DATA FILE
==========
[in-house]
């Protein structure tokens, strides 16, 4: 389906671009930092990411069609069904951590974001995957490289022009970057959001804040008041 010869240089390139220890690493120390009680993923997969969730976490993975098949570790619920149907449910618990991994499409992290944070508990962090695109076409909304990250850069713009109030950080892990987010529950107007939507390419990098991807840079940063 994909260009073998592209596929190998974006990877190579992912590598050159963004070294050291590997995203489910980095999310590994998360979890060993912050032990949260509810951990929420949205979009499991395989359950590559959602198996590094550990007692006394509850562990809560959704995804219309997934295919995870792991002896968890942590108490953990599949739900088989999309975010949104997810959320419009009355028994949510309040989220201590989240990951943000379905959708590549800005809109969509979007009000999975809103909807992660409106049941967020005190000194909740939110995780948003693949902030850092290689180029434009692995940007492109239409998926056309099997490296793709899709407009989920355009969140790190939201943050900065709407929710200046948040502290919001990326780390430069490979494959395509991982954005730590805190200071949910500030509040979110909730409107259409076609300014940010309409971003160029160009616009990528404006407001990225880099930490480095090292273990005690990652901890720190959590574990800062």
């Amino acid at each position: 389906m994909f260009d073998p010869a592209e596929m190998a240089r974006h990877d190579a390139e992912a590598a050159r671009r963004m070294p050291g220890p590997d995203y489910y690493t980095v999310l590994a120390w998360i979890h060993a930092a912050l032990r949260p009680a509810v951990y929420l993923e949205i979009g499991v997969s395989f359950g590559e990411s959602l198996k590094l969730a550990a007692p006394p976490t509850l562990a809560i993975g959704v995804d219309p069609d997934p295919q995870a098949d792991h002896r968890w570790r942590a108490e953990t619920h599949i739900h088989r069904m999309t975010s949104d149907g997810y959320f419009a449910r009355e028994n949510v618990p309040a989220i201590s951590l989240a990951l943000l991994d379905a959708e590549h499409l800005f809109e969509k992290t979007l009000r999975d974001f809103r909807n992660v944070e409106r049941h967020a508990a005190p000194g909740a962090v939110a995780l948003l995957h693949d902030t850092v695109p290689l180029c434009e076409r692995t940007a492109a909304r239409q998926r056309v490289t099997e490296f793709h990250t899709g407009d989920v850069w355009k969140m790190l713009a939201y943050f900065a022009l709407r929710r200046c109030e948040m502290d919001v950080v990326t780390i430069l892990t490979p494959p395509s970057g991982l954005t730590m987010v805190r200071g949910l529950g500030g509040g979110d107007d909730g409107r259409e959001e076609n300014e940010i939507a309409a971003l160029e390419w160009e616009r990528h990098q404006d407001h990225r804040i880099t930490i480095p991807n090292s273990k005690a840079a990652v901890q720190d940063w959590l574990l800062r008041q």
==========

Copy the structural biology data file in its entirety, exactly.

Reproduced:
[in-house]
């Protein structure tokens, strides 16, 4: 389906671009930092990411069609069904951590974001995957490289022009970057959001804040008041 010869240089390139220890690493120390009680993923997969969730976490993975098949570790619920149907449910618990991994499409992290944070508990962090695109076409909304990250850069713009109030950080892990987010529950107007939507390419990098991807840079940063 994909260009073998592209596929190998974006990877190579992912590598050159963004070294050291590997995203489910980095999310590994998360979890060993912050032990949260509810951990929420949205979009499991395989359950590559959602198996590094550990007692006394509850562990809560959704995804219309997934295919995870792991002896968890942590108490953990599949739900088989999309975010949104997810959320419009009355028994949510309040989220201590989240990951943000379905959708590549800005809109969509979007009000999975809103909807992660409106049941967020005190000194909740939110995780948003693949902030850092290689180029434009692995940007492109239409998926056309099997490296793709899709407009989920355009969140790190939201943050900065709407929710200046948040502290919001990326780390430069490979494959395509991982954005730590805190200071949910500030509040979110909730409107259409076609300014940010309409971003160029160009616009990528404006407001990225880099930490480095090292273990005690990652901890720190959590574990800062």
């Amino acid at each position: 389906m994909f260009d073998p010869a592209e596929m190998a240089r974006h990877d190579a390139e992912a590598a050159r671009r963004m070294p050291g220890p590997d995203y489910y690493t980095v999310l590994a120390w998360i979890h060993a930092a912050l032990r949260p009680a509810v951990y929420l993923e949205i979009g499991v997969s395989f359950g590559e990411s959602l198996k590094l969730a550990a007692p006394p976490t509850l562990a809560i993975g959704v995804d219309p069609d997934p295919q995870a098949d792991h002896r968890w570790r942590a108490e953990t619920h599949i739900h088989r069904m999309t975010s949104d149907g997810y959320f419009a449910r009355e028994n949510v618990p309040a989220i201590s951590l989240a990951l943000l991994d379905a959708e590549h499409l800005f809109e969509k992290t979007l009000r999975d974001f809103r909807n992660v944070e409106r049941h967020a508990a005190p000194g909740a962090v939110a995780l948003l995957h693949d902030t850092v695109p290689l180029c434009e076409r692995t940007a492109a909304r239409q998926r056309v490289t099997e490296f793709h990250t899709g407009d989920v850069w355009k969140m790190l713009a939201y943050f900065a022009l709407r929710r200046c109030e948040m502290d919001v950080v990326t780390i430069l892990t490979p494959p395509s970057g991982l954005t730590m987010v805190r200071g949910l529950g500030g509040g979110d107007d909730g409107r259409e959001e076609n300014e940010i939507a309409a971003l160029e390419w160009e616009r990528h990098q404006d407001h990225r804040i880099t930490i480095p991807n090292s273990k005690a840079a990652v901890q720190d940063w959590l574990l800062r008041q």